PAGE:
If you’ve followed this blog for any length of time, you know I stay away from controversy. I don’t like stirring the pot, rocking the boat, or anything else resulting in an overuse of too many cliches. But in light of what happened in Toronto and Colorado last week, I have to say something about a painfully overused phrase.
Several survivors were interviewed after both shootings and it was heart-wrenching to hear their stories. No one understands what they were subjected to unless they were there; I know that. My heart goes out to these people; but I am disturbed by the comments expressed several times during the interviews, then repeated over and over again on the news. In fact, these are the same cliches I’ve heard all my life in the aftermath of a horrendous tragedies.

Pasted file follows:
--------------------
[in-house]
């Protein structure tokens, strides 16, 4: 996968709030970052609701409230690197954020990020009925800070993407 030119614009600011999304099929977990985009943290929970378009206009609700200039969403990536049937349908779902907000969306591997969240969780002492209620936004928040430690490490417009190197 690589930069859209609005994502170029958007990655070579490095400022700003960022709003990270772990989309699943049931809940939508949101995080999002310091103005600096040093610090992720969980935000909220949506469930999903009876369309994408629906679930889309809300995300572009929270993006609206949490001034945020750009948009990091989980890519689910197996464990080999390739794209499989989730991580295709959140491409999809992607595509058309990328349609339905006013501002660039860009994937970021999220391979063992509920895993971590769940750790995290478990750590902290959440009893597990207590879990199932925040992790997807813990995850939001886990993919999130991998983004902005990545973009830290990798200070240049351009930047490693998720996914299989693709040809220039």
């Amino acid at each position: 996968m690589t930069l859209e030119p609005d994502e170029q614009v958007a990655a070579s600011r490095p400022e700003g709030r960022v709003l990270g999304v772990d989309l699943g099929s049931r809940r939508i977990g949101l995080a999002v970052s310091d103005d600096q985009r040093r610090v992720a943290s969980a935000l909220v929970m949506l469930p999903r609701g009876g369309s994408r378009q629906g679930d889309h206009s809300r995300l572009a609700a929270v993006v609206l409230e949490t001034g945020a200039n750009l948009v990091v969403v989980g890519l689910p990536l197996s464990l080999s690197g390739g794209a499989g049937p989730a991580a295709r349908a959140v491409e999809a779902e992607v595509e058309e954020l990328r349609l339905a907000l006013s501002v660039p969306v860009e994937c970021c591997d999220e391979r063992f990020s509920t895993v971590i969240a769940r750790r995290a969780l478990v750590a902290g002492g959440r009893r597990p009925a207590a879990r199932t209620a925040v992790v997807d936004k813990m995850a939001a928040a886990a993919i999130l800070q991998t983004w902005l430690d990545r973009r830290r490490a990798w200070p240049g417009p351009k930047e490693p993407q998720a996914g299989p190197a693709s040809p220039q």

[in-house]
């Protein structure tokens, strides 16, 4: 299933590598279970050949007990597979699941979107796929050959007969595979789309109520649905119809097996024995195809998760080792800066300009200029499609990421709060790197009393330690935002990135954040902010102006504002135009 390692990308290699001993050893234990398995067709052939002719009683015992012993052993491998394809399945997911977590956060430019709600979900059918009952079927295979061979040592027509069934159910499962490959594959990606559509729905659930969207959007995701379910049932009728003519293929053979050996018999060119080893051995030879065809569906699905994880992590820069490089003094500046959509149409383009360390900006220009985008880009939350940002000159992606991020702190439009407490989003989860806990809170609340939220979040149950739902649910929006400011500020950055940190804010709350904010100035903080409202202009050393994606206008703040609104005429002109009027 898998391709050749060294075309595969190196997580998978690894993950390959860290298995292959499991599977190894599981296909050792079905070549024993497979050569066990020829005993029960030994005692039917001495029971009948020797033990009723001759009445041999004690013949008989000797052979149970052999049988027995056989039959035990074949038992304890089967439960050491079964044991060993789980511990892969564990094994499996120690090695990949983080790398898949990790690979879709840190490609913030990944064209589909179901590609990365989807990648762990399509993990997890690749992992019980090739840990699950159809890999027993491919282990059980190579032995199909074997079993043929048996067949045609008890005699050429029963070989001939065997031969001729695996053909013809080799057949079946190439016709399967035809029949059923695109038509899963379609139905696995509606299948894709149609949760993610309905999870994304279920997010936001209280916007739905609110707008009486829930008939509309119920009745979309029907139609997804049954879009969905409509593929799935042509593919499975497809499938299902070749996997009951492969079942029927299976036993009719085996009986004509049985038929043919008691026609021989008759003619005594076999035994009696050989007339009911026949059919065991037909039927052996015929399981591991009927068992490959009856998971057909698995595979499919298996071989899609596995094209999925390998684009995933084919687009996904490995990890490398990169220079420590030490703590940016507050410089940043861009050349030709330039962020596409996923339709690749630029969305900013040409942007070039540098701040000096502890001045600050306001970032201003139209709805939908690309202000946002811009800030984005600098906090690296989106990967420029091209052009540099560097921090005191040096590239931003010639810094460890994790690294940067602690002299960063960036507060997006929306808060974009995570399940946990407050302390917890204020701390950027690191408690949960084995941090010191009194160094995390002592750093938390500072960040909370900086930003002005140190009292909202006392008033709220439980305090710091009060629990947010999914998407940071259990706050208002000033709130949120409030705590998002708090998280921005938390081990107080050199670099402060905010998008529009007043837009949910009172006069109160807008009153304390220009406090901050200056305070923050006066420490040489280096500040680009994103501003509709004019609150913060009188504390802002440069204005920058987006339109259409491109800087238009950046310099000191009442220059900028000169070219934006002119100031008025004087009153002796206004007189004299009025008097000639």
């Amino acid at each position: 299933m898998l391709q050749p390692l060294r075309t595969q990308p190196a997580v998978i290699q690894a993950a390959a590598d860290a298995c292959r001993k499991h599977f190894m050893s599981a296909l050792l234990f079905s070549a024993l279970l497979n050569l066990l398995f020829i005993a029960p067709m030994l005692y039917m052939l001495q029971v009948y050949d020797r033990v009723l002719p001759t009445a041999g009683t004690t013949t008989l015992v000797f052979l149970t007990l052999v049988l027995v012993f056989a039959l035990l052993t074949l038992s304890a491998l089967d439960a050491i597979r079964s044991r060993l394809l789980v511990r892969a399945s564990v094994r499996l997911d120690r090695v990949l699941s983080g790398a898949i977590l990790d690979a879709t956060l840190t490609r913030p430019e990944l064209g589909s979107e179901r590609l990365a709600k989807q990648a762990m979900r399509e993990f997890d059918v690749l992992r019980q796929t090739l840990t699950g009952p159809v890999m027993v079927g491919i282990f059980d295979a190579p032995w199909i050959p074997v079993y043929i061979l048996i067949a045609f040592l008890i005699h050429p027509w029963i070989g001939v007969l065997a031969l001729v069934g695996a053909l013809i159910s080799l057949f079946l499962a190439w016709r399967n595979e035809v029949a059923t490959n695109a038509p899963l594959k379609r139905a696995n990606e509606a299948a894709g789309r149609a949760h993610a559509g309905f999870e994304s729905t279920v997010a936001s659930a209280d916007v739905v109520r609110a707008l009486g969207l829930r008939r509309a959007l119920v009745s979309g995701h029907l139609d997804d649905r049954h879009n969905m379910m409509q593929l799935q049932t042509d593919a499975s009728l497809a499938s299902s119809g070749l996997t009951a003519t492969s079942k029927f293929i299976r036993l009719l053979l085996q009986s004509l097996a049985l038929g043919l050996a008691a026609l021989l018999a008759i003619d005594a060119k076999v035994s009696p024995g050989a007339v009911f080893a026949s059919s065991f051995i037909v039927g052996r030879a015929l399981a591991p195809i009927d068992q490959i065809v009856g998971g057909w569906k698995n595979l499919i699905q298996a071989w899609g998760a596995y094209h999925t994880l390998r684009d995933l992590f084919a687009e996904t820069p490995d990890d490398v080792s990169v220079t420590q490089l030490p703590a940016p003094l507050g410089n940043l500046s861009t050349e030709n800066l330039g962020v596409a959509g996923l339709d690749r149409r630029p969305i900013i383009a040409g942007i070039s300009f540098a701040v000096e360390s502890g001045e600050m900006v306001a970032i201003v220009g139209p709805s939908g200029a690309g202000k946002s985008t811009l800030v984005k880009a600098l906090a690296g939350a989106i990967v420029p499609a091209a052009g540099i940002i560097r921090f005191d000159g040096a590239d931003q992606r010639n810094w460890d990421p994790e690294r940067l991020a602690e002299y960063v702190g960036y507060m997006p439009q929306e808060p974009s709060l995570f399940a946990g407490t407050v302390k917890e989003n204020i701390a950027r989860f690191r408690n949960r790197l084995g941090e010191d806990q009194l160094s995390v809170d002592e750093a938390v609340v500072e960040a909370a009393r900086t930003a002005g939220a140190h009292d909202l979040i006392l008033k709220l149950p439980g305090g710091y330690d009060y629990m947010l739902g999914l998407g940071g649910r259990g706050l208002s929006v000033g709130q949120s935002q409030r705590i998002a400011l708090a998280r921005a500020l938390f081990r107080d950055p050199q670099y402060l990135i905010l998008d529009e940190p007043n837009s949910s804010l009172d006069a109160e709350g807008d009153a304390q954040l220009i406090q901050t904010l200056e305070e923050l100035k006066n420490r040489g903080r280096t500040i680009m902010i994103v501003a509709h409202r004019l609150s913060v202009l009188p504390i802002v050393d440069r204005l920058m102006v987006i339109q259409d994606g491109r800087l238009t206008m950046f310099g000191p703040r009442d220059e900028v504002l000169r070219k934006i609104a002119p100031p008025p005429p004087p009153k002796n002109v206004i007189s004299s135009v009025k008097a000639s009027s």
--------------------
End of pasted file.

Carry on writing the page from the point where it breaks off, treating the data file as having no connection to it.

“God saved us.”
“God kept me safe.”
“My guardian angel was looking out for me.”
“I’m alive because God blessed me.”
The opposite of blessed is unblessed. In the dictionary it says: not made holy; not consecrated.
I don’t believe for one moment that these people realize what they’re saying. I’ve heard these statements for too many years to think otherwise. I know they don’t believe the victims deserved to die.
As a writer, I need to take special care when choosing words. As a person, I’m curious as to why no one has ever publicly denounced the use of these cliche statements. Every time I hear someone say I’m alive because God Blessed me, it feels as if the words are spears stabbing me in the heart, telling me that my children died because they weren’t blessed, nor did they have guardian angels looking out for them. They’re dead because God didn’t care to save them.
I don’t believe that. But for an instant when I hear these words, the thought does cross my mind that God only saves the blessed.
If you and my child are involved in an accident and you live and he doesn’t, I don’t believe you’re blessed and he’s not. Who’s to say how blessed death is. I don’t know. All I’m certain of is it wasn’t your time.